Before Paul, there was Saul. Saul wasn’t an especially nice chap.

Preached at Christ The King Chapel, CFB Suffield, Crown Village Of Ralston, AB, 14 April, 2013. Readings for the Third Sunday Of Easter (Year C): Acts 9:1-20, Psalm 30, Revelation 5:11-14, John 21:1-19

We first meet Saul in the Book of Acts, when he is introduced as a young man who is present at the execution of Stephen, “a man full of faith and of the holy spirit” (Acts 6), the first follower of Jesus to be killed for his belief. Saul is present at the execution of Stephen by stoning, and while he doesn’t through a rock himself, he helpfully stands guard over the coats of others who do participate (Acts 7:58). After Stephen has died this quite horrific form of death by stoning, Luke, the author of Acts, tells us simply that “Saul approved of their killing him” (8:1).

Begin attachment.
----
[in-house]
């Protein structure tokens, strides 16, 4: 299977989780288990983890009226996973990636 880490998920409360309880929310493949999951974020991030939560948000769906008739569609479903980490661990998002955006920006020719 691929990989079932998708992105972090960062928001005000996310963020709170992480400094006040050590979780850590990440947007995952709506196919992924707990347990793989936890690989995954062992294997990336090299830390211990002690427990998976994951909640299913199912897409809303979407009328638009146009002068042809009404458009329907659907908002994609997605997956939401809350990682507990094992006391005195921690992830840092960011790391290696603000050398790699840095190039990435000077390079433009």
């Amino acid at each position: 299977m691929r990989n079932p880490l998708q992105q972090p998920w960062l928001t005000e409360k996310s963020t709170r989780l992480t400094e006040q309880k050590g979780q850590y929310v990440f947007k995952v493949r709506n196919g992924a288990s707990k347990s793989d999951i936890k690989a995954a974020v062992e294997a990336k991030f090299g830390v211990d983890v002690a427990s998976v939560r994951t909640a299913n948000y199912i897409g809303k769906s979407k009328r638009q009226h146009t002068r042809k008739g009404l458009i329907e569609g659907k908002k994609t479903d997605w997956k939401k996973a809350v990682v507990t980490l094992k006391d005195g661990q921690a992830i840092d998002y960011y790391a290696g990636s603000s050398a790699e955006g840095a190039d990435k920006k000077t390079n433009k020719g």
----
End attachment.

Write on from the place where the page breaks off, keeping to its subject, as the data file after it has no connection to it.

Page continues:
By the time we meet Saul next, he has graduated to a licensed position in the religious police in Jerusalem, and is thoroughly hostile to those who follow Jesus and who believe in what Luke calls “the Way”. Luke describes him as “breathing threats and murder against the disciples of the Lord”. He obtains a warrant to go to Damascus “so that if he found any who belonged to the Way, men or women, he might bring them bound to Jerusalem” (9:2). As an aside, it is interesting to note that the mention of “men or women” speaks to the importance of women believers early in the life of the church, and is consistent with the prominence of women in the gospel stories of Easter morning.